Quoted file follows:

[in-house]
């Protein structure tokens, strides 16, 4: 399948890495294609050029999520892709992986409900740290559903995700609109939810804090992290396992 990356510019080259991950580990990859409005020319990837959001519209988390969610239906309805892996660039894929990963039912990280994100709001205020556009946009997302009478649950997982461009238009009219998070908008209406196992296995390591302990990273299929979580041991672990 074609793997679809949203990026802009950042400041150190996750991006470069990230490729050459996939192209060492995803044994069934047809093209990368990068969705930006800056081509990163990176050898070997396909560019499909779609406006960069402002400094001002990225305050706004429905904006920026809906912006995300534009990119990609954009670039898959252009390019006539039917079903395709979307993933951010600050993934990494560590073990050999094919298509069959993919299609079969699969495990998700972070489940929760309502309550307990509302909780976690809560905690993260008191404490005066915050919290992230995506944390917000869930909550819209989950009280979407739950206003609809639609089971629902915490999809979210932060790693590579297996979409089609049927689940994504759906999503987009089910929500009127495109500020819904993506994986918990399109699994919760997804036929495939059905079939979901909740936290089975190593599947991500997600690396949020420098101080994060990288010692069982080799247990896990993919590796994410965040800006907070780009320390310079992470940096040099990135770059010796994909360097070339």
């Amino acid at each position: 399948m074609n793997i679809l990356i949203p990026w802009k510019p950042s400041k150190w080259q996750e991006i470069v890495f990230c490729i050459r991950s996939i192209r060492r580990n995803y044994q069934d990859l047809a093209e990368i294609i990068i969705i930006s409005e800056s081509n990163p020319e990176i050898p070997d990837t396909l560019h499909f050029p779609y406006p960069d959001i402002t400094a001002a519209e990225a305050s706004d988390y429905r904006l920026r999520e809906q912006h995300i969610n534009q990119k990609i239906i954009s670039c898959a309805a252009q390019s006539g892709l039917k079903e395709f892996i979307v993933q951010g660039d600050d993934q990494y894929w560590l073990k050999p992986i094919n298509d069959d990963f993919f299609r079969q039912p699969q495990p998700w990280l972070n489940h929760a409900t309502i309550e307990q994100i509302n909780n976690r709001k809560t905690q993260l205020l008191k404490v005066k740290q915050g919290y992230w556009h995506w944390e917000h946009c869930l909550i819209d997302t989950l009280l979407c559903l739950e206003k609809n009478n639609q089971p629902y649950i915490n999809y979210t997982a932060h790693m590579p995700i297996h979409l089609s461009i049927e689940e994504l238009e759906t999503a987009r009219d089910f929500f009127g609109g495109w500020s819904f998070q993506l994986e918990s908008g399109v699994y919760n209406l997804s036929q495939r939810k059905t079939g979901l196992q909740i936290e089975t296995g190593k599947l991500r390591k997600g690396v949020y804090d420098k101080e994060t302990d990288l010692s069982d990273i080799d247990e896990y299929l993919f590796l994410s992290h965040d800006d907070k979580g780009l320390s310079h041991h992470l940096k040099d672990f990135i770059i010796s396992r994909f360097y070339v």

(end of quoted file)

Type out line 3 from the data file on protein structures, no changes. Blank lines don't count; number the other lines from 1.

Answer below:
């Amino acid at each position: 399948m074609n793997i679809l990356i949203p990026w802009k510019p950042s400041k150190w080259q996750e991006i470069v890495f990230c490729i050459r991950s996939i192209r060492r580990n995803y044994q069934d990859l047809a093209e990368i294609i990068i969705i930006s409005e800056s081509n990163p020319e990176i050898p070997d990837t396909l560019h499909f050029p779609y406006p960069d959001i402002t400094a001002a519209e990225a305050s706004d988390y429905r904006l920026r999520e809906q912006h995300i969610n534009q990119k990609i239906i954009s670039c898959a309805a252009q390019s006539g892709l039917k079903e395709f892996i979307v993933q951010g660039d600050d993934q990494y894929w560590l073990k050999p992986i094919n298509d069959d990963f993919f299609r079969q039912p699969q495990p998700w990280l972070n489940h929760a409900t309502i309550e307990q994100i509302n909780n976690r709001k809560t905690q993260l205020l008191k404490v005066k740290q915050g919290y992230w556009h995506w944390e917000h946009c869930l909550i819209d997302t989950l009280l979407c559903l739950e206003k609809n009478n639609q089971p629902y649950i915490n999809y979210t997982a932060h790693m590579p995700i297996h979409l089609s461009i049927e689940e994504l238009e759906t999503a987009r009219d089910f929500f009127g609109g495109w500020s819904f998070q993506l994986e918990s908008g399109v699994y919760n209406l997804s036929q495939r939810k059905t079939g979901l196992q909740i936290e089975t296995g190593k599947l991500r390591k997600g690396v949020y804090d420098k101080e994060t302990d990288l010692s069982d990273i080799d247990e896990y299929l993919f590796l994410s992290h965040d800006d907070k979580g780009l320390s310079h041991h992470l940096k040099d672990f990135i770059i010796s396992r994909f360097y070339v």